The 2020 round of Springboard Afterschool was to be the largest implementation yet, with 23 schools participating. After months of planning and training, the program was set to launch on March 16, the same day that Governor Larry Hogan announced that City Schools would begin its closure. Though programming could not proceed as planned, Springboard and City Schools recognized that at-home learning was as pressing a need as ever.

In order to support school communities in Baltimore—and across the country—Springboard reflected on how best to equip parents and teachers to support learning at home. They analyzed what made their existing programs successful (in Baltimore and nationally), and the result was the Family-Educator Learning Accelerator (FELA) methodology, a framework that can be implemented in-person, virtually, or whatever the circumstances may be.

FELAs are 5-10-week cycles during which teachers and parents share a game plan to help children reach learning goals.

The process measurably improves academic outcomes while strengthening family-educator relationships.

Over the past decade of carrying out this work in cities like Baltimore, Springboard has identified some key lessons.

Any shorter than five weeks isn’t long enough to build a habit; any longer than ten weeks, and the immediacy and urgency required for teachers and parents to try something new together is lost. There needs to be a light at the end of the tunnel for parents and teachers to walk through it.

Relationships are foundational. The key to achieving 90%+ parent turnout at weekly family workshops is building relationships between teachers and families through [virtual or in-person] home visits at the outset.

During that initial meeting, teachers also measure the student’s baseline and set a growth goal. Goals are the glue that hold everything together; they make the FELA winnable.

During the 5-10 weeks, it’s all about practice, practice, practice. Kids practice with their teachers, kids practice with their families, and the teachers + families must practice all together. Springboard has learned that parents and teachers must practice together at least four times through workshops—virtual or in-person—to create skill-sharing, teamwork, and mutual accountability.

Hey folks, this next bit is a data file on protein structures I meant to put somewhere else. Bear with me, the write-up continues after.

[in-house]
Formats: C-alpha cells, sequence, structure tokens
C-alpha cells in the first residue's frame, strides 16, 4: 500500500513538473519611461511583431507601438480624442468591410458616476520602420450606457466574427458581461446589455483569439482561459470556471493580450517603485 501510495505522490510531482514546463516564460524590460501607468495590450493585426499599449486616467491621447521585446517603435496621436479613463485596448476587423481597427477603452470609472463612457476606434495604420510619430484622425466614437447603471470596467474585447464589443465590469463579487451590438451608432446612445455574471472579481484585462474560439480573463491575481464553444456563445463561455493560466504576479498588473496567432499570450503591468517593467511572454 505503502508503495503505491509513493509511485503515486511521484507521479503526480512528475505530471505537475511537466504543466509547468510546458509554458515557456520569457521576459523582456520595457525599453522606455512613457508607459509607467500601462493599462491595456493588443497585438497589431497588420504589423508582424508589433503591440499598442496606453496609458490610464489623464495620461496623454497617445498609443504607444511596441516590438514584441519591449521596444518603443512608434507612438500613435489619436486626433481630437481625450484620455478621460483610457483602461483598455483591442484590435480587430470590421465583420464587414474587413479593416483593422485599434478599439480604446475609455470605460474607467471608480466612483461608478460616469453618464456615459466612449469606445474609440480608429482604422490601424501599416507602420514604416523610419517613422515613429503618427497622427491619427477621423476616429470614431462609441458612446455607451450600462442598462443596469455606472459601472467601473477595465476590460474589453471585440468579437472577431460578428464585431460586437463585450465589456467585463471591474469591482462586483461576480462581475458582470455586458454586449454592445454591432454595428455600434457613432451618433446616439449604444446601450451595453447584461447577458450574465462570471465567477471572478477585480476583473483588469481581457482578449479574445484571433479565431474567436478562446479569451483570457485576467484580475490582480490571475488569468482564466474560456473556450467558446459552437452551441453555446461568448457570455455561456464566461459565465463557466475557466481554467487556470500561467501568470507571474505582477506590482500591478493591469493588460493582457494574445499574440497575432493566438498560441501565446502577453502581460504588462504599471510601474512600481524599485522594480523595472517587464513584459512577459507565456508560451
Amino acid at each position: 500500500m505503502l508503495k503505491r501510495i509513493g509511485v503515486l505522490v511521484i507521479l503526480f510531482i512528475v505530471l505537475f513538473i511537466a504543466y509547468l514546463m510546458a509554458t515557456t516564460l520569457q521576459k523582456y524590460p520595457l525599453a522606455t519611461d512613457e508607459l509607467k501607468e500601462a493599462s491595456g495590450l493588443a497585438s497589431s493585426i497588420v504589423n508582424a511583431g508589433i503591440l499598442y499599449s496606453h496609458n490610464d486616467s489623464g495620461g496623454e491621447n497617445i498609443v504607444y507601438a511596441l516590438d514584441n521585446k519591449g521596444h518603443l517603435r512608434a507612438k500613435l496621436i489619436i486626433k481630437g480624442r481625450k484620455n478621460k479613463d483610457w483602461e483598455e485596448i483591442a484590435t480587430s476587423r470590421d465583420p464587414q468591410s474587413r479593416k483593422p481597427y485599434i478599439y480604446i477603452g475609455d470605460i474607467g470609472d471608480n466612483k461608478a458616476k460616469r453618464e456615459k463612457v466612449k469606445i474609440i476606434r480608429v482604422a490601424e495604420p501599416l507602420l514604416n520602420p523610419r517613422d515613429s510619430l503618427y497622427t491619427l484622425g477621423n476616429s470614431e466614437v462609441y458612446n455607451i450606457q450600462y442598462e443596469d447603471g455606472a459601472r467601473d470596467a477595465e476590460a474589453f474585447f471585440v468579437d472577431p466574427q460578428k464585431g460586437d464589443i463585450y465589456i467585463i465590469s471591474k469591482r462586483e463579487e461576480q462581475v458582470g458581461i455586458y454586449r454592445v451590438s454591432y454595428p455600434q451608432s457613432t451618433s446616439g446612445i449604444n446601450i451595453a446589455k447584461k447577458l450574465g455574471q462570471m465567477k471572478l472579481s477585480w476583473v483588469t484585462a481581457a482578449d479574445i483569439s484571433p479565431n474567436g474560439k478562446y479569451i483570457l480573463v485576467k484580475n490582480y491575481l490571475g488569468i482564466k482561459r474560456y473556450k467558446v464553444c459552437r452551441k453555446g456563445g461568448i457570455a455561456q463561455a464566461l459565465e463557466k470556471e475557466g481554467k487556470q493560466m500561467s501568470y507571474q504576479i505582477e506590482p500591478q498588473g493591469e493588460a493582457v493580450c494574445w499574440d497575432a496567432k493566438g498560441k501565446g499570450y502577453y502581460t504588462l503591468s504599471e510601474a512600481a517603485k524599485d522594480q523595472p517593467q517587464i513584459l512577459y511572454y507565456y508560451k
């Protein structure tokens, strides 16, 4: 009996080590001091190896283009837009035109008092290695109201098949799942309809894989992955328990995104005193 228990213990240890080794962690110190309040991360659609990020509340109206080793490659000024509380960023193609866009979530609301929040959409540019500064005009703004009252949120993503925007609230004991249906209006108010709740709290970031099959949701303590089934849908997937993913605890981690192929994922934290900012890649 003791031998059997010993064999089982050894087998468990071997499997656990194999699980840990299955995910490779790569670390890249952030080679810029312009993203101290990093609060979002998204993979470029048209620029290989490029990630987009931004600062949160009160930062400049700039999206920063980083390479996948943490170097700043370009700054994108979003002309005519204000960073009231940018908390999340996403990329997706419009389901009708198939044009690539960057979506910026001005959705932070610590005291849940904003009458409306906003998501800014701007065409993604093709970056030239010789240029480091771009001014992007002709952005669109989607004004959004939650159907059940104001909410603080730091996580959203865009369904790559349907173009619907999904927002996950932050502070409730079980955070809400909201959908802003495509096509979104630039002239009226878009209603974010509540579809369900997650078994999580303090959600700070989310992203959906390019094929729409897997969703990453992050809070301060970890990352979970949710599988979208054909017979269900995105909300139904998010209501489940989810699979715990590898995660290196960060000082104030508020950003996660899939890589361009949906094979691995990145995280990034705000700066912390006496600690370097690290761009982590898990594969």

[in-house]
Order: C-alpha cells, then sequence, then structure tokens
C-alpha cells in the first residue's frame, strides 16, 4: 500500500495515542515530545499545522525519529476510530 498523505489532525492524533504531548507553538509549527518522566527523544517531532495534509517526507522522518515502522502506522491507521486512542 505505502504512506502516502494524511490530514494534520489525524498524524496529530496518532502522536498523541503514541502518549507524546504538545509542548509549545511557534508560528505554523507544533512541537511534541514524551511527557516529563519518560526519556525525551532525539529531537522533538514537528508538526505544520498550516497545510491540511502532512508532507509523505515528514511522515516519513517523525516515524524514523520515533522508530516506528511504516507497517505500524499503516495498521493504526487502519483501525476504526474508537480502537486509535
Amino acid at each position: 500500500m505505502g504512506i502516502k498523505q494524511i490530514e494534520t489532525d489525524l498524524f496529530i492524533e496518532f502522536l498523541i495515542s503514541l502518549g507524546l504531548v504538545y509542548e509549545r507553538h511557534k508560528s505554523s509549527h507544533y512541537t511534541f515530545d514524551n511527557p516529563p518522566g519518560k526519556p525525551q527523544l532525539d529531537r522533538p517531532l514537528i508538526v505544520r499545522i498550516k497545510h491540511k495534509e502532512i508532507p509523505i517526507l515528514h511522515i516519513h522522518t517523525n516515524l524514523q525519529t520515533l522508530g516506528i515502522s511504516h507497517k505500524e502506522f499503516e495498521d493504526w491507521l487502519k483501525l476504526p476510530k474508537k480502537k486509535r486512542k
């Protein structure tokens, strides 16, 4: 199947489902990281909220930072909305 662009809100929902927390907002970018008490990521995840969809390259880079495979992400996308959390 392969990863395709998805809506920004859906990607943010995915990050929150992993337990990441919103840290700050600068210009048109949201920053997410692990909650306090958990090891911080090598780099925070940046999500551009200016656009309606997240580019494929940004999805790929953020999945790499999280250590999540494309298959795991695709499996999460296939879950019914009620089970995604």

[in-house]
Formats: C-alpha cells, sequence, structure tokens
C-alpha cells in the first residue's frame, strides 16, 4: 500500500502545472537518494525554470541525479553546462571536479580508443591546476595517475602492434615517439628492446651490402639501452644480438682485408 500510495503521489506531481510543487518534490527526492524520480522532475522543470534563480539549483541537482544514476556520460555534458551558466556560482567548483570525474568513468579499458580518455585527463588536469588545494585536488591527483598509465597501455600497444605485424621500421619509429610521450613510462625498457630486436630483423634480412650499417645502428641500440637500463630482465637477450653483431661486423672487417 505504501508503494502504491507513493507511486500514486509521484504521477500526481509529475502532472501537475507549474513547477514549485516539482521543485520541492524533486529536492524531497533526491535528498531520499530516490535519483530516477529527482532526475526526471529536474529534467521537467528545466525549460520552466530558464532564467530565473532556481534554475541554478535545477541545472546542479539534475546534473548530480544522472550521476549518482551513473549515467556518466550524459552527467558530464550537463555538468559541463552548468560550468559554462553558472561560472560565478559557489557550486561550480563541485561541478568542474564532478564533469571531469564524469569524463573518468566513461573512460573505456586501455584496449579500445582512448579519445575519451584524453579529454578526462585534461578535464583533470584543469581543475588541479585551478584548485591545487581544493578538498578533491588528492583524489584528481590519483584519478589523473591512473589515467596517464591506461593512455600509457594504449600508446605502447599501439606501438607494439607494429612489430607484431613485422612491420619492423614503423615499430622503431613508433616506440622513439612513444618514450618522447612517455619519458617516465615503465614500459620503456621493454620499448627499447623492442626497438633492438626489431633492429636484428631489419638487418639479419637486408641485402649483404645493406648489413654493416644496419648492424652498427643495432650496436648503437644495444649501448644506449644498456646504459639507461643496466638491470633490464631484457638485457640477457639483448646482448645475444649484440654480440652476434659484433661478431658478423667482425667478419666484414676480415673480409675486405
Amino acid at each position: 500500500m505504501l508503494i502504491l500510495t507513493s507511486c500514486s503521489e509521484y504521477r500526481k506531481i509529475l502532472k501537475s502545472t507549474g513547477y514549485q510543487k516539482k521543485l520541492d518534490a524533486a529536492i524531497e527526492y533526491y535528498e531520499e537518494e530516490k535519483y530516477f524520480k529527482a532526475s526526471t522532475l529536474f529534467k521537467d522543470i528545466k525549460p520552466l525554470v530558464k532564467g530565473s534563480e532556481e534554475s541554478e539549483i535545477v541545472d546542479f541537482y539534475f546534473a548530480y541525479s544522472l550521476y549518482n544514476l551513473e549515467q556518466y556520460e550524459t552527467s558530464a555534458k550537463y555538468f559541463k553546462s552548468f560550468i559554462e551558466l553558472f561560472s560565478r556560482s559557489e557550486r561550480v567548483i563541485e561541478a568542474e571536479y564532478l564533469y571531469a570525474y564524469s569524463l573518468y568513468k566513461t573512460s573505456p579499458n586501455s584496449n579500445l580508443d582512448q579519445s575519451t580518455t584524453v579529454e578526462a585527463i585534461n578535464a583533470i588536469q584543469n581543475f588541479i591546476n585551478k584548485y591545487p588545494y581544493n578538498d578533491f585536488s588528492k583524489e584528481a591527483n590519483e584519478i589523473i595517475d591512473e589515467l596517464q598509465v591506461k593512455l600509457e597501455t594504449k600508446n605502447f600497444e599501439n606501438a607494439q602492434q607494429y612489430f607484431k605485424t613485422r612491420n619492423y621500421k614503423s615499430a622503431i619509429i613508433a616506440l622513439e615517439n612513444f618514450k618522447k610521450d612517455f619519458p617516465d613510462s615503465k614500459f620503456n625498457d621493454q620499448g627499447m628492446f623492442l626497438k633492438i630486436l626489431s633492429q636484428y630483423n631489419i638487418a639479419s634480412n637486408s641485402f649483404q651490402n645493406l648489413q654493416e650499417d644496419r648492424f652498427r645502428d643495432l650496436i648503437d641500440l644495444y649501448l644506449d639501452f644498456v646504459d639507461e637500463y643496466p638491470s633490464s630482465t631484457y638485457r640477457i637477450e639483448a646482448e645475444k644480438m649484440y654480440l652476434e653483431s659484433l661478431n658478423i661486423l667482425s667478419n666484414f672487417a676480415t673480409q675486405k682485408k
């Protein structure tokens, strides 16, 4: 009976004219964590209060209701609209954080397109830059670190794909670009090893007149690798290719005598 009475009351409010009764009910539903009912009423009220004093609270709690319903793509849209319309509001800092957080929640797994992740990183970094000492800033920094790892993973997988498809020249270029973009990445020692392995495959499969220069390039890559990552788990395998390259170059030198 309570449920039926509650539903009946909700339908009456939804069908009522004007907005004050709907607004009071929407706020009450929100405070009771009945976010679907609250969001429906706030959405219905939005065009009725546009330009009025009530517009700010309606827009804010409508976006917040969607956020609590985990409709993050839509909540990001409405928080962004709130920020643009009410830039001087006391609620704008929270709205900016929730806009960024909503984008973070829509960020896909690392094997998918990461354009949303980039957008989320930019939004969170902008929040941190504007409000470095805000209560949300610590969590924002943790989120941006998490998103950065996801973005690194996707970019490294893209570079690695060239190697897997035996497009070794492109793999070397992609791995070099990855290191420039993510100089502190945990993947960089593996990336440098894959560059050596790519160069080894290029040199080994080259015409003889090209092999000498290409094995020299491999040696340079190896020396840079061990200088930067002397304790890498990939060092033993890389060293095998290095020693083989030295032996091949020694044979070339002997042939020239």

Finally, the cycle concludes by measuring progress and celebrating; it is neither amorphous nor interminable. Small wins lead to big wins, helping schools to crystallize new habits between teachers and families.

FELA is a method, not a program. It is designed to be a pandemic-proof playbook for parent engagement in learning at home. Short goal-setting cycles are more akin to interval training than marathon running; this makes distance learning an approachable, winnable, and sustainable experience for parents and teachers alike.

Springboard open-sourced a toolkit with an overview of Family-Educator Learning Accelerators and templates to get started. They also developed and launched a new program model, Springboard Learning Accelerator, which can serve as the starter kit for implementing FELAs, remotely or in-person, summer or school year.

This summer, Springboard and City Schools will continue their partnership by implementing Learning Accelerators with 14 school communities in Baltimore (and many other districts across the country). If there’s a silver lining in the way that the pandemic brought schools to a grinding halt, it’s that America has a once-in-a-lifetime opportunity to reinvent school. In partnership with Springboard, City Schools teachers and families are leading the way.

The upcoming school year can play out in many different scenarios; all of them, however, require schools to capture educational value from the time children spend at home. The only way to prevent COVID-19 from deepening inequality for an entire generation of children is to equip families to support learning at home.